Societies ban fireworks sales

TWO regional societies have announced a ban on fireworks sales in the run-up to November 5th. Leeds Co-op is refusing to sell or stock fireworks in an effort...

TWO regional societies have announced a ban on fireworks sales in the run-up to November 5th.
Leeds Co-op is refusing to sell or stock fireworks in an effort to show the society&#039s commitment to public safety and to help reduce nuisance in local communities.
And at Oxford, Swindon & Gloucester Co-op, spokesman Adrian Barradell said that safety issues together with problems associated with minors trying to buy fireworks had led to their decision to suspend sales.
Mr Barradell said the society had also opted not to sell eggs to under-16s in advance of Halloween – unless youngsters were accompanied by an adult ? as a means of curbing the annual "trick or treat" menace.
"We feel both of these policies reflect our co-operative spirit in the community," said Mr Barradell.
Leeds Co-op Chief Executive Alan Gill said his society&#039s decision was an example of a co-op putting principles before profits.
He told the News: "We are committed to making Leeds a better city to live and work in and we believe that by not selling fireworks we can help reduce the injuries and the noise nuisance when inconsiderate people let them off late at night."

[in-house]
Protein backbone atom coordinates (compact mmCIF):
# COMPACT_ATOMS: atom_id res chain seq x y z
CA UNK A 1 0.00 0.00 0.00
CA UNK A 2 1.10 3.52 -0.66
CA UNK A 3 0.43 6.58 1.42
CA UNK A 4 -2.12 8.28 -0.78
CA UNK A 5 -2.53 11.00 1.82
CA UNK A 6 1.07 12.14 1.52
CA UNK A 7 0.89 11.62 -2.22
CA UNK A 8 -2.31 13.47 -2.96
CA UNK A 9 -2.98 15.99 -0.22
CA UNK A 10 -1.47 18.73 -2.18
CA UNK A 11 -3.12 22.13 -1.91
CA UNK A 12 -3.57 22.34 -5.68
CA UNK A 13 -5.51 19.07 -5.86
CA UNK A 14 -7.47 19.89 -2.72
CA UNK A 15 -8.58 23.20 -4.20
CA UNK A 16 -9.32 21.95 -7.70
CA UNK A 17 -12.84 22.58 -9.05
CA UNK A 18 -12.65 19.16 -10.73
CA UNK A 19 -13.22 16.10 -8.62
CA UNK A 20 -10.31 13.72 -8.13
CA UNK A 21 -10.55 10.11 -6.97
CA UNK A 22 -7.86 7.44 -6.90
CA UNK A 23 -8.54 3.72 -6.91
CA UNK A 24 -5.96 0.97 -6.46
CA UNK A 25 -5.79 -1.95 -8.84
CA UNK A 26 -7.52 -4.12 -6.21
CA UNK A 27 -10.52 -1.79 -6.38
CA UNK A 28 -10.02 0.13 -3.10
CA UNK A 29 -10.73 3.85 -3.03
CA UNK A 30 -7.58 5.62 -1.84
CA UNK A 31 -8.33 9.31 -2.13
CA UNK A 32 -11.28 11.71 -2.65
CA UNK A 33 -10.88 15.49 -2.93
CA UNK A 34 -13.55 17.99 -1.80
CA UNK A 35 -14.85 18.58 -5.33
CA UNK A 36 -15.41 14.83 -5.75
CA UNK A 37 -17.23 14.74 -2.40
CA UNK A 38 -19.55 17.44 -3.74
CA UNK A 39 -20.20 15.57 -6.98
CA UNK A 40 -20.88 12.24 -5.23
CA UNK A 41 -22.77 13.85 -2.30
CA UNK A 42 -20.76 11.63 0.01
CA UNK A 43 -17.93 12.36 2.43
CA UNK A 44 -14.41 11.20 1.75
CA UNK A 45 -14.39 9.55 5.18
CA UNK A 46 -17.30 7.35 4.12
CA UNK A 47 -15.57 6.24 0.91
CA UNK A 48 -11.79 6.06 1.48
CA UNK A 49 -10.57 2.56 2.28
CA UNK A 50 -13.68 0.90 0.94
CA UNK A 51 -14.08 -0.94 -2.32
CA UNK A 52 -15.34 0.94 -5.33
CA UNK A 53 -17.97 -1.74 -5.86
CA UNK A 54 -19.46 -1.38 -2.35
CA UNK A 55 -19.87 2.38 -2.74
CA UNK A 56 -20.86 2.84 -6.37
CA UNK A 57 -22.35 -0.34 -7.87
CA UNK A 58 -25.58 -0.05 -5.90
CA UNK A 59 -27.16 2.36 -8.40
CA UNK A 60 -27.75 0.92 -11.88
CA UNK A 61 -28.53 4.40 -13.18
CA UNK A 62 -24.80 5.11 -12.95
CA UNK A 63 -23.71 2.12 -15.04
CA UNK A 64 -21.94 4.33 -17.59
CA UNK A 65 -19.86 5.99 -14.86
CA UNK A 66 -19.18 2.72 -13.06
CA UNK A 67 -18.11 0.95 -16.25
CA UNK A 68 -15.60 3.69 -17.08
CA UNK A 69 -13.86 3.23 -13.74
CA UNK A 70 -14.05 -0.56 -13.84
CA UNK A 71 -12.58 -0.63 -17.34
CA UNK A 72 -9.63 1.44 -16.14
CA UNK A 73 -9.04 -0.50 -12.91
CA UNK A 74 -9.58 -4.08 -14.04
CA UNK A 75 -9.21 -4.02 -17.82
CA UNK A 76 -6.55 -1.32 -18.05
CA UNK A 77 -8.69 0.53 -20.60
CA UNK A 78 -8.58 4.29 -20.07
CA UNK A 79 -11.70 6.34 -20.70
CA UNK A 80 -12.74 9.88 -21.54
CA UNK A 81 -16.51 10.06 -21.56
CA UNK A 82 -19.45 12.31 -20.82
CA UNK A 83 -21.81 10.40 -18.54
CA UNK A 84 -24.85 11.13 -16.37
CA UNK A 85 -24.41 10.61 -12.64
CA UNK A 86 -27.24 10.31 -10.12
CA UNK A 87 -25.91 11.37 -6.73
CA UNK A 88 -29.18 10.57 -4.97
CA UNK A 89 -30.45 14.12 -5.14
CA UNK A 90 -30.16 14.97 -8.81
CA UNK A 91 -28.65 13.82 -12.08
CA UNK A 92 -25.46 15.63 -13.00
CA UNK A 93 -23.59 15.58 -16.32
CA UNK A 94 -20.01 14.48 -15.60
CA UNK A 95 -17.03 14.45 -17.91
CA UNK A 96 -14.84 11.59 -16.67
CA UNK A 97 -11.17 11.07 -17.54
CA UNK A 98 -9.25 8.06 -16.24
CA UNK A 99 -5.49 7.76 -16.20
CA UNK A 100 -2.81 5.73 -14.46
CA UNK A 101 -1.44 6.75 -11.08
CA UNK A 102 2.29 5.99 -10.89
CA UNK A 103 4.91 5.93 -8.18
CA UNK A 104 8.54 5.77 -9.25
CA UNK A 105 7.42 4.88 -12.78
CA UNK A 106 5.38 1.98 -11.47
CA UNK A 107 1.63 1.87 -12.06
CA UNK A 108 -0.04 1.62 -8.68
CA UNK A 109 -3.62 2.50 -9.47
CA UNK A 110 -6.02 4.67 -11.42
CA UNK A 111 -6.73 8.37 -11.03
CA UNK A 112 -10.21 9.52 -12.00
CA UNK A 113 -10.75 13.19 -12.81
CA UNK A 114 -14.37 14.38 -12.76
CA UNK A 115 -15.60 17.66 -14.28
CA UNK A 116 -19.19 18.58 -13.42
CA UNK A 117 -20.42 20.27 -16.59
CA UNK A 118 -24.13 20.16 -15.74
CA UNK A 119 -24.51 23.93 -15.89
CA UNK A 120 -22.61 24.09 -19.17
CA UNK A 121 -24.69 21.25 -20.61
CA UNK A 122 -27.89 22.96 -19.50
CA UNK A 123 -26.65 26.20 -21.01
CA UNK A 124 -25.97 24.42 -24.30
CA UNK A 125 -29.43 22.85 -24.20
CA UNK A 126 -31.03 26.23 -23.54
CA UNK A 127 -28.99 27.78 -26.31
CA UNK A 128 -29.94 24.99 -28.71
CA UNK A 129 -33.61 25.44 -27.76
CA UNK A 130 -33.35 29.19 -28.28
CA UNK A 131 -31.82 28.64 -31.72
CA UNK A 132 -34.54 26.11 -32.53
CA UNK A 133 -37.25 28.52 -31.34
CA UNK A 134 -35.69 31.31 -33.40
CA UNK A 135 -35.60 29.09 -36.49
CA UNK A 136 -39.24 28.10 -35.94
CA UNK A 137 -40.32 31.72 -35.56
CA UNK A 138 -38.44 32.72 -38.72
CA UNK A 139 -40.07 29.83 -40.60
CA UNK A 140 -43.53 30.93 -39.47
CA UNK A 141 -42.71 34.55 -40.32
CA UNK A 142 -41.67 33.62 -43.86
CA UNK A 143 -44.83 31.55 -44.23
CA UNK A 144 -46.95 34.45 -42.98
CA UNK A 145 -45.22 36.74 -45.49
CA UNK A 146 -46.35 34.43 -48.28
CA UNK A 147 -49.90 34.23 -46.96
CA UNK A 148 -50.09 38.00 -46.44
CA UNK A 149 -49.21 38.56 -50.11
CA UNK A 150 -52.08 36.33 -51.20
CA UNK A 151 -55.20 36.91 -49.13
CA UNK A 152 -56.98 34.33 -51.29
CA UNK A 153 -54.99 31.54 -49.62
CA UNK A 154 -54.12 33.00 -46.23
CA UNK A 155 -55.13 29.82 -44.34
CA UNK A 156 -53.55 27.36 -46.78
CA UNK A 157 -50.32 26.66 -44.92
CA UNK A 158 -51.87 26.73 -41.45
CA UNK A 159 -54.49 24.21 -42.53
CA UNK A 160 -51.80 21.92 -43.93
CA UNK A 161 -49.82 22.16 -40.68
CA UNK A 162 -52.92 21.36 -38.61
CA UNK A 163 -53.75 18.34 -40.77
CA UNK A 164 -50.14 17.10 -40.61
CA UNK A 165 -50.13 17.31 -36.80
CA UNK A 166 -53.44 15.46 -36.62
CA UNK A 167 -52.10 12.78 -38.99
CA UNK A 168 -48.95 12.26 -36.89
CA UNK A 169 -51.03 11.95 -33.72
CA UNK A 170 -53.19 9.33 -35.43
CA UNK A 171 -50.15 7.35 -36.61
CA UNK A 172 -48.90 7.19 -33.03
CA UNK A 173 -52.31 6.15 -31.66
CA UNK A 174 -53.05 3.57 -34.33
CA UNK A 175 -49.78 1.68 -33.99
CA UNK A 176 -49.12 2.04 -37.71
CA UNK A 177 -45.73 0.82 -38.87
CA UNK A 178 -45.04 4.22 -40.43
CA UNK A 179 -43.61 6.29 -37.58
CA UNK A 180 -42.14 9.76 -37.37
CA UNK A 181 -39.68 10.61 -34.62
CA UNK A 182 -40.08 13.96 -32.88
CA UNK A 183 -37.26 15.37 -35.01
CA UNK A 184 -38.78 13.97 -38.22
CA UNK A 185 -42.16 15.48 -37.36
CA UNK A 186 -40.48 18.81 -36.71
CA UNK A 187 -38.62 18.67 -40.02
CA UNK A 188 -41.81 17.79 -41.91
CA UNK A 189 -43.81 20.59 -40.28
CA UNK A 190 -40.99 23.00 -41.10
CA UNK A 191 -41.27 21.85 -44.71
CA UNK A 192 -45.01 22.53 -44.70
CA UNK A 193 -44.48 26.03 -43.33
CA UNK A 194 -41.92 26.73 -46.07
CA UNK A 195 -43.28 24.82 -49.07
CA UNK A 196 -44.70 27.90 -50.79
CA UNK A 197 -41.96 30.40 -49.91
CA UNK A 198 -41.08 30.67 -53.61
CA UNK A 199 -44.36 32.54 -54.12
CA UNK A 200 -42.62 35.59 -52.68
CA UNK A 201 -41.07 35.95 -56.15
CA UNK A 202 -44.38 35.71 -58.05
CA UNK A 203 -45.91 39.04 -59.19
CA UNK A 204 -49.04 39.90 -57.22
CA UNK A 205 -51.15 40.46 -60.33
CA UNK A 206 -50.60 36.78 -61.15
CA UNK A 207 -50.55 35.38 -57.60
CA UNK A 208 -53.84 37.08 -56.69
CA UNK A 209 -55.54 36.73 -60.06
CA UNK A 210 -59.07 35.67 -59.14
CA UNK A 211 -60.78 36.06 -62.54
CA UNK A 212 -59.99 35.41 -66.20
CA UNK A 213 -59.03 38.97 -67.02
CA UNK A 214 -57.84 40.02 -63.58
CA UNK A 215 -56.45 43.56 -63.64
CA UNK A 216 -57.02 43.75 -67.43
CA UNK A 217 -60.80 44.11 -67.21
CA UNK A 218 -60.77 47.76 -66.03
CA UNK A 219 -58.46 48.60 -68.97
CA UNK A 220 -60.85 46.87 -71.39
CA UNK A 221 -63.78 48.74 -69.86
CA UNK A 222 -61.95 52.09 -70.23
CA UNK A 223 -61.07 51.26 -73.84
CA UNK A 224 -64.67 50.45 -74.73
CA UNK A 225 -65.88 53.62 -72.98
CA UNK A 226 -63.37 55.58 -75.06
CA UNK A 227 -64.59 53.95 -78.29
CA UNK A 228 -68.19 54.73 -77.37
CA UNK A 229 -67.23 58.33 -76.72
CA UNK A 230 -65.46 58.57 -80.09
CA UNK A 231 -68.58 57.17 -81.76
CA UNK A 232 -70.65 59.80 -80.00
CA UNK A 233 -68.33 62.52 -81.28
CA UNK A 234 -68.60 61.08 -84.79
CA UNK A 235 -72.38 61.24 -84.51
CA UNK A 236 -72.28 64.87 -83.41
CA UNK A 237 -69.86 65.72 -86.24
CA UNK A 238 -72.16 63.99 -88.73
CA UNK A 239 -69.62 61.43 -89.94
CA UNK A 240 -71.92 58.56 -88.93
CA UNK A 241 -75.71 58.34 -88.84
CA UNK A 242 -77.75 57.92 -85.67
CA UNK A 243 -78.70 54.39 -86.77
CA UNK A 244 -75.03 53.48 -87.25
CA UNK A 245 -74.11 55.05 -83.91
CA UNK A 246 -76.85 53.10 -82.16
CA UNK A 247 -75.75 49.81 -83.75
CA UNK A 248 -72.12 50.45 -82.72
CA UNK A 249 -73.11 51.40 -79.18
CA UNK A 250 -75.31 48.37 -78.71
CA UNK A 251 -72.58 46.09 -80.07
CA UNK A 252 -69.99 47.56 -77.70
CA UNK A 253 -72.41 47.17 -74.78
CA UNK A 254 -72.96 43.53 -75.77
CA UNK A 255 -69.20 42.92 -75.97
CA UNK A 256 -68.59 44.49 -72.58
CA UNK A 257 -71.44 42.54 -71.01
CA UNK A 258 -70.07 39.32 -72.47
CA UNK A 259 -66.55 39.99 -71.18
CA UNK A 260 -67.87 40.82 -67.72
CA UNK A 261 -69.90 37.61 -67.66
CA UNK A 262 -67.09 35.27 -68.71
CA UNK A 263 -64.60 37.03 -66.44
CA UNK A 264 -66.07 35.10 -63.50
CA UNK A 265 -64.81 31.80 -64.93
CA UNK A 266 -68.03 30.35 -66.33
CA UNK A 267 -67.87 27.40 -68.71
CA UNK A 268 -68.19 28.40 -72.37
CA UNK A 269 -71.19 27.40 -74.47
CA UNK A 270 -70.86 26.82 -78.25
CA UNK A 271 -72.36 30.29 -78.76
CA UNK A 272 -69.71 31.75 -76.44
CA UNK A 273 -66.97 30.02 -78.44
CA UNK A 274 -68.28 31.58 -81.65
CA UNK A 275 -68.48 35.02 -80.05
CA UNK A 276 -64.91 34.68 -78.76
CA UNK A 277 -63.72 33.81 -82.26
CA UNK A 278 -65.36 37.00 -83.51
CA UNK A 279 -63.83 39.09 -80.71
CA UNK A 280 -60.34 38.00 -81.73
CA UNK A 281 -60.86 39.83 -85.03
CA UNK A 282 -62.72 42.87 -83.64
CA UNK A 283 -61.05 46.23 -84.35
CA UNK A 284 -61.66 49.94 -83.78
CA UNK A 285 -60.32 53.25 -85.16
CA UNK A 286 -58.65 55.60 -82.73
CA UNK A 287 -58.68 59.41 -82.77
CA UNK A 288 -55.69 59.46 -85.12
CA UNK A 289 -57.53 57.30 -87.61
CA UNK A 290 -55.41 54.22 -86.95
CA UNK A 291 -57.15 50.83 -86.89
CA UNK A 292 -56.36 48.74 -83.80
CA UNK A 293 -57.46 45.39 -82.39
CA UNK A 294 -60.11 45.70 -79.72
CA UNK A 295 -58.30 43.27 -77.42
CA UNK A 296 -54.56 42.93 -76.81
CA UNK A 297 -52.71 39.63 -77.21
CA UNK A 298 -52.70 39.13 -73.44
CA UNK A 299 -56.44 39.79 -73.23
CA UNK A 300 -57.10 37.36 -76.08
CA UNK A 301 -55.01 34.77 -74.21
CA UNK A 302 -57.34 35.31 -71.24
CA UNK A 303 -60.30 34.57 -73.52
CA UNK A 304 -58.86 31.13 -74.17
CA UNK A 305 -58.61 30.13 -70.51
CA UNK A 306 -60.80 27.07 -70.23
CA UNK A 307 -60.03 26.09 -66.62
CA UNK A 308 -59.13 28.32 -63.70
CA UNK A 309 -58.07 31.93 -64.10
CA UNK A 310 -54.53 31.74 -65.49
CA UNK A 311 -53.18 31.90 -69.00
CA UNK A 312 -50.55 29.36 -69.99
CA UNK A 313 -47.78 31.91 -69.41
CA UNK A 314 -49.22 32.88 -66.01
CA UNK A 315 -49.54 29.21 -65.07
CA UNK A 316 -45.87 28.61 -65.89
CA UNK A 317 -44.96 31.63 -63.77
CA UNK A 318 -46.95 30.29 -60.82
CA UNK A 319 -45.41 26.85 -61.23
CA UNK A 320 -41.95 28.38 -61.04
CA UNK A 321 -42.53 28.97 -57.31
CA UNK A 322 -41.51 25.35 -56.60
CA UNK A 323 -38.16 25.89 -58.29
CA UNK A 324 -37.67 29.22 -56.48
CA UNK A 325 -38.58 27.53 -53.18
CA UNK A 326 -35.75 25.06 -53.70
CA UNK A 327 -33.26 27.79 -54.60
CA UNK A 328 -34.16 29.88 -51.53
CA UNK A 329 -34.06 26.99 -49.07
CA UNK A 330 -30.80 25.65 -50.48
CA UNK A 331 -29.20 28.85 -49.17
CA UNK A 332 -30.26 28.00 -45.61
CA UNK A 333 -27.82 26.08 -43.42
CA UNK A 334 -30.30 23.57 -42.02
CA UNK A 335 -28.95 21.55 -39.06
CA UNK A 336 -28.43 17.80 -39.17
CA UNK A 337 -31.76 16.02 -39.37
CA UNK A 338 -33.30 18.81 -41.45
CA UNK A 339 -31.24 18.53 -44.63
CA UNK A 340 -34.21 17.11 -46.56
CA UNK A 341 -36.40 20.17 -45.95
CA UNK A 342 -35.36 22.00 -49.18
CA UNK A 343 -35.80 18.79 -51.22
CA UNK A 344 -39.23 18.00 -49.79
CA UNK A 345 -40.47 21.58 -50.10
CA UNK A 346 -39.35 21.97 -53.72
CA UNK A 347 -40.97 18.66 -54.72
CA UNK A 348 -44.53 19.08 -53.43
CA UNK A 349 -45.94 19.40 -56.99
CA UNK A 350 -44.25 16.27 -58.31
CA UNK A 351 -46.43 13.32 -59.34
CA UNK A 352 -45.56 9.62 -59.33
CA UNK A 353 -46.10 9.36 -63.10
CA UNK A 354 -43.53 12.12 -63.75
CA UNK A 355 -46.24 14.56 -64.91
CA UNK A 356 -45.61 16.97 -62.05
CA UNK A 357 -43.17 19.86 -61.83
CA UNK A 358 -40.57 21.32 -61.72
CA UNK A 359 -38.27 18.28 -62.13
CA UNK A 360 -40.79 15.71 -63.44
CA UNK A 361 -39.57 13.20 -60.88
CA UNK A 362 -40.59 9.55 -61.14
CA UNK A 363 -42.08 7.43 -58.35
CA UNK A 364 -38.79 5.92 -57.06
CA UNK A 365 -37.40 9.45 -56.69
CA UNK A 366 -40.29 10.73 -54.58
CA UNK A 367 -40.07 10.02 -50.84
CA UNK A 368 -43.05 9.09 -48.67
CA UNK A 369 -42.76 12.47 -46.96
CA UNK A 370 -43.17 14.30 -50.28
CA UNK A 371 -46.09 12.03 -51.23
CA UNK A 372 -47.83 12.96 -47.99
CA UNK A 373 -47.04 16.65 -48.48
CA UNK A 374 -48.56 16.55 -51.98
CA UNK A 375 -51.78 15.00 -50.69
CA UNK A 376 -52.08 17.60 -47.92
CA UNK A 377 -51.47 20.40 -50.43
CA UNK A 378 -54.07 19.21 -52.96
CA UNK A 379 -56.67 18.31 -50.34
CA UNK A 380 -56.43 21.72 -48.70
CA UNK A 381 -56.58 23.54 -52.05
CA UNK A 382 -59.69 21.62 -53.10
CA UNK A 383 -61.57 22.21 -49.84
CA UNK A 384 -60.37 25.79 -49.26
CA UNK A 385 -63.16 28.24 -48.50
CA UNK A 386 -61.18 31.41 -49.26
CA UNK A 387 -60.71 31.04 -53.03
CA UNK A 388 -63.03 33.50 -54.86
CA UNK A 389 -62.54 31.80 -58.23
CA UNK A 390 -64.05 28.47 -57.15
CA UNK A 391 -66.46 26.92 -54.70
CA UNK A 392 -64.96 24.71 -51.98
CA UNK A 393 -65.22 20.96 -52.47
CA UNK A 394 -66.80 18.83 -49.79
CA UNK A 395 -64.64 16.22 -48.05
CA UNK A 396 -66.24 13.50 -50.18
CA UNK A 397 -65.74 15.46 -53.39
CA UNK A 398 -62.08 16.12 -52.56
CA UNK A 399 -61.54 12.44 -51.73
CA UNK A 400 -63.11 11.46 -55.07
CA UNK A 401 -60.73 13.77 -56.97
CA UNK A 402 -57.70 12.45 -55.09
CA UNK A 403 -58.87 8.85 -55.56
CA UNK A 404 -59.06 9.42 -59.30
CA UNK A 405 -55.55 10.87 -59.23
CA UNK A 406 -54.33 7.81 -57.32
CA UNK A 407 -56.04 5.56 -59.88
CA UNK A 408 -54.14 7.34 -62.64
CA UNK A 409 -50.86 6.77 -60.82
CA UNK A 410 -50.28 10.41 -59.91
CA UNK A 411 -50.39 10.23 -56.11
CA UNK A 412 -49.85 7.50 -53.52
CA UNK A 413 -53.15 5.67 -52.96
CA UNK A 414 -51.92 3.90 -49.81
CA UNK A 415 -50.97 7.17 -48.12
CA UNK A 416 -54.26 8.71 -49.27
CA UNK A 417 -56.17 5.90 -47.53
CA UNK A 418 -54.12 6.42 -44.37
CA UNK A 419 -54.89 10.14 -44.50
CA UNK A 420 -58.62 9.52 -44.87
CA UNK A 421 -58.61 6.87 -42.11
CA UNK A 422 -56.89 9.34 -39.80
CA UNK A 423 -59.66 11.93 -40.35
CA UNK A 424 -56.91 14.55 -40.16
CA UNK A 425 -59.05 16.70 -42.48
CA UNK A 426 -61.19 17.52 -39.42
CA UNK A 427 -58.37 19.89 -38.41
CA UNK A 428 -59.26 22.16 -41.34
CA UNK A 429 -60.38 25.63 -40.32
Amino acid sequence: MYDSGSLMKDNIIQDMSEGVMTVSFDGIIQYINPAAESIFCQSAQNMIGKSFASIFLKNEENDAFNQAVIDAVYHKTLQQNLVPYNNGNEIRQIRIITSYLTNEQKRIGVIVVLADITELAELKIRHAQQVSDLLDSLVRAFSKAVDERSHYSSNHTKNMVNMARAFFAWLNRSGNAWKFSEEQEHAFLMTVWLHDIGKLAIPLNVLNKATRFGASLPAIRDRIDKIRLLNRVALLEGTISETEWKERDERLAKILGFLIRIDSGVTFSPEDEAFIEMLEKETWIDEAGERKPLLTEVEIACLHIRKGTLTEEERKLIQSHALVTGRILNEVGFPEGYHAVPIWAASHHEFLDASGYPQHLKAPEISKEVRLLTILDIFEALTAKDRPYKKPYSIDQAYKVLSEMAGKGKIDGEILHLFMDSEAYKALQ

Leeds Co-op is keen that people continue to enjoy Guy Fawkes&#039 Night and is promoting local organised fireworks displays in its stores and via its website: www.leeds.coop
Four other major independent societies ? Lincolnshire, Ipswich and Norwich, Plymouth and South West and Heart of England ? have long-standing policies against fireworks sales.
Lincolnshire Co-op Assistant Food Controller Ken Gregory told the News his society had not stocked fireworks for over 30 years and said the society also supported local displays as the best way of tackling safety issues.
However the Movement&#039s big three retail societies ? the Co-operative Group, United Co-operatives and Midlands Co-op ? are continuing to sell fireworks to people who can prove they are over 18.
"Our policy is being reviewed every year, but we are happy with our decisions so far," said United spokeswoman Janette Shingler.
"We have enforced the ?Challenge 21&#039 policy which monitors the sale of age-restricted items. If you look under 21, you have to prove that you are over 18 to buy fireworks."
Meanwhile the Co-operative Group has donated &#163 2,500 to help fund South Yorkshire Police&#039s Operation Mischief 2004 campaign, which aims to tackle anti-social and yobbish behaviour in advance of Halloween and Bonfire Night.
The Group&#039s regional loss prevention manager Richard Quinn said: "We are concerned about the rise in anti-social behaviour across the UK and are pursuing community partnerships as one way of tackling a problem which affects everyone."

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